The game’s mechanics are generally solid. The controls respond as well as any game I’ve played in the genre, which is important when guiding your avatar through the sheer volume of bullets destined to be sent in your direction. The game’s difficulty can be frustrating—especially as you first begin the game—but once you start collecting loot necessary to upgrade your equipment, missions become much more manageable and far more rewarding. The game’s loot system allows you to upgrade nearly everything about your character’s load-out, including the receiver, stock and gun barrel, your melee weapon, the ammunition you fire and whichever bionic upgrades you decide to use. Enemies drop the materials needed to purchase upgrades. Basic materials such as Wood and Steel serve the bulk of your gunsmithing needs early on, while more elaborate upgrades such as corrosive or incendiary rounds require locating some Sulfuric Acid or Phosphorous, respectively. As you defeat enemies, their loot drops are logged by an NPC at your character’s base, meaning you will never be at a loss as to where to find that critical missing material for your next upgrade. The system is surprisingly deep and consistently rewarding. I never felt like I was being required to use an upgrade that I hadn’t pursued, and I rarely completed a mission without at least one new trinket to show for my efforts. It is this loot system that will drive players to advance through the game’s numerous missions.
"Small issues aside, Mercenary Kings is one of those rare games that offer everything that I didn’t know I wanted."
Mercenary Kings supports both split-screen coop play as well as 4-player online play. And while it can be fun to lay waste to a screen full of enemies during online play, the fact that players pool only three lives no matter how many are playing can lead to some frustrating moments if one member of your team can’t carry their own weight—especially since you only collect in-game currency if you complete your current mission. Because of this, I felt Mercenary Kings works best as a solo or couch coop experience, although the right team playing together online might have a better experience than I did.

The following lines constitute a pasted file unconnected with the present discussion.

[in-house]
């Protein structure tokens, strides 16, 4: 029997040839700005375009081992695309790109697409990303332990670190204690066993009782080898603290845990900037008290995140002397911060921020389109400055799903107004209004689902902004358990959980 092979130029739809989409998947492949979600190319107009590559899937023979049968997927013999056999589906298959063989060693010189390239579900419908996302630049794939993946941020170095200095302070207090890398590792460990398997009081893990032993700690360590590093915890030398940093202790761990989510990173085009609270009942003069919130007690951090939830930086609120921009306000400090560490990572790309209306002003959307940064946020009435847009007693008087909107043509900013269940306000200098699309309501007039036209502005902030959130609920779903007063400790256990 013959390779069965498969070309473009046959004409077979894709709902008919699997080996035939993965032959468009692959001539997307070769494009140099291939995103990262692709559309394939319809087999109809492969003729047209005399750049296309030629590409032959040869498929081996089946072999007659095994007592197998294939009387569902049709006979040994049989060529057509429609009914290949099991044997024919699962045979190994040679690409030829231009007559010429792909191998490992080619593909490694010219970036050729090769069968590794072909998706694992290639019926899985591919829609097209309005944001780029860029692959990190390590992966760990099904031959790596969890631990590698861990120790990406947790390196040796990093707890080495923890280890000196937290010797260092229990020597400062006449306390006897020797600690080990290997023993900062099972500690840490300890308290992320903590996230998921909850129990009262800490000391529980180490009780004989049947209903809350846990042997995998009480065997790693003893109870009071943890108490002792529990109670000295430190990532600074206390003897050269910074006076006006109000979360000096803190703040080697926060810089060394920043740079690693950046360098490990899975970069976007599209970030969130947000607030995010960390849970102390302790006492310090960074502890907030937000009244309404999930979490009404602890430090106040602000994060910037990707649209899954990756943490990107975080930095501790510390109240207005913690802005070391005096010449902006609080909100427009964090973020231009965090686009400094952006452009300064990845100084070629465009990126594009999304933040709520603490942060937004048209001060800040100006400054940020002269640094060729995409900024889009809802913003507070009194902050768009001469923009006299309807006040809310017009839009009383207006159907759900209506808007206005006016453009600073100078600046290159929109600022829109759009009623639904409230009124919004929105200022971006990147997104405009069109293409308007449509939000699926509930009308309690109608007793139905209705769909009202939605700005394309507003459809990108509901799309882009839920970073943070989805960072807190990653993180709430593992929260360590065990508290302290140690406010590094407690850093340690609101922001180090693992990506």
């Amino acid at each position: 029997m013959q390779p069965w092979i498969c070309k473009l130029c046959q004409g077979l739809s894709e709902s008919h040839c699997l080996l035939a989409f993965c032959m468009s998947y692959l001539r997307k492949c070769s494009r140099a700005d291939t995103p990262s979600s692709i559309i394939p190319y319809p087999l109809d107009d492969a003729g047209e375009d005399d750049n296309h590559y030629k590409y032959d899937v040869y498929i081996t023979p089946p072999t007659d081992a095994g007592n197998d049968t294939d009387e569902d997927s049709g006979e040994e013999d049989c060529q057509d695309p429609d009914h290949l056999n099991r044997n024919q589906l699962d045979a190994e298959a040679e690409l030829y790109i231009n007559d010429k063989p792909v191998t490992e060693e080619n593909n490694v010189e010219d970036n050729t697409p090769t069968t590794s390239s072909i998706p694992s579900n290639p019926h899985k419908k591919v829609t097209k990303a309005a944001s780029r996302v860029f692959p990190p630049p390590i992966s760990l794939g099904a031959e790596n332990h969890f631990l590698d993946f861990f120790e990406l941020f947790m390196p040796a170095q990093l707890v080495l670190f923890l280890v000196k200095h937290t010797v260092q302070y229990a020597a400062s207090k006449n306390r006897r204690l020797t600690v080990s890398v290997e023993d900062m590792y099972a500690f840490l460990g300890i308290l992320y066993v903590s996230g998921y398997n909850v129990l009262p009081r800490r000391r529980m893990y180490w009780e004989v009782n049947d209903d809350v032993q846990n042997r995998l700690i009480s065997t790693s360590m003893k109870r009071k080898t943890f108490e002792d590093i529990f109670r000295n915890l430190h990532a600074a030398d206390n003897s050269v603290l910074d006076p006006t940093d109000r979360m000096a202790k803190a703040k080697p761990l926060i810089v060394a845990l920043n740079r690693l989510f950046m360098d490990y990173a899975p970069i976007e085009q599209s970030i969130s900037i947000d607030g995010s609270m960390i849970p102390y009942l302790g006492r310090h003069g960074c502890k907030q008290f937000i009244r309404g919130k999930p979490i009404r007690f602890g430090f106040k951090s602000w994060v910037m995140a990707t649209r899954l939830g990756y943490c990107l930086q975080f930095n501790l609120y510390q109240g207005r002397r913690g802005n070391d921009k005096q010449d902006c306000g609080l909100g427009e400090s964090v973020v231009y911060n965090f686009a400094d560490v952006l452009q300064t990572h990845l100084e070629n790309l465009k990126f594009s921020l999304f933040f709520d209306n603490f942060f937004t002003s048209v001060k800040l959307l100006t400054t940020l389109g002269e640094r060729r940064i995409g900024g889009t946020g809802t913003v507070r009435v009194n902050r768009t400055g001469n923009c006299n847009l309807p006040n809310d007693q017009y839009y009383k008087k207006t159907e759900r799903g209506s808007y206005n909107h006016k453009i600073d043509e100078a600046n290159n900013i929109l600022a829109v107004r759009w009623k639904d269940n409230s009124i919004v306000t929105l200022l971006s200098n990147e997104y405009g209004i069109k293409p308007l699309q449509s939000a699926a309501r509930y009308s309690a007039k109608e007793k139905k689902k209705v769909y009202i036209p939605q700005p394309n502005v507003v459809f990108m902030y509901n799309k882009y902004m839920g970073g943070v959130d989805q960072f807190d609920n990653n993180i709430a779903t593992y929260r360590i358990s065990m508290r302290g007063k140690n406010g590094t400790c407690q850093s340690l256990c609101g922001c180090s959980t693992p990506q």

As rewarding as Mercenary Kings is, it’s not altogether without drawbacks. The game’s audio could use more variety. It is easy to get weary of the game’s mission music and I was even more annoyed by the frequent exclamations your character emits whenever you properly execute a perfect reload, which was made even worse by the fact that I couldn’t quite make out what the female avatar Empress was saying (“Boom cycle?” “Poo style?” Still not quite sure). This actually caused me to change my play style early on, as I abandoned my set aside my double-barreled shotgun for something that I had to reload less frequently. The game is also not without its technical issues, as I experienced some stuttering and at least one crash that forced me to restart the game. Another small issue the inability to fire on a diagonal plane, which would not have bothered me so much if the enemies hadn’t been shooting at me from above at various degrees. Finally, enemies’ abilities to respawn off-screen can be frustrating, particularly when you have to traverse a zipline over a pit of spikes or some other hazard. This issue was considerably less damning once I realized I could use it to my advantage when collecting materials. Those small issues aside, Mercenary Kings is one of those rare games that offer everything that I didn’t know I wanted. It is a unique, charming, and highly addictive title that I strongly recommend picking up (for free for to PlayStation Plus users during the month of April), particularly for fans of the SNES-era sidescrollers from which it takes so much of its influence.
Review by: Nick Walge | Reviewed on: Playstation 4
Review by: Nick Walge | Reviewed on: Playstation 4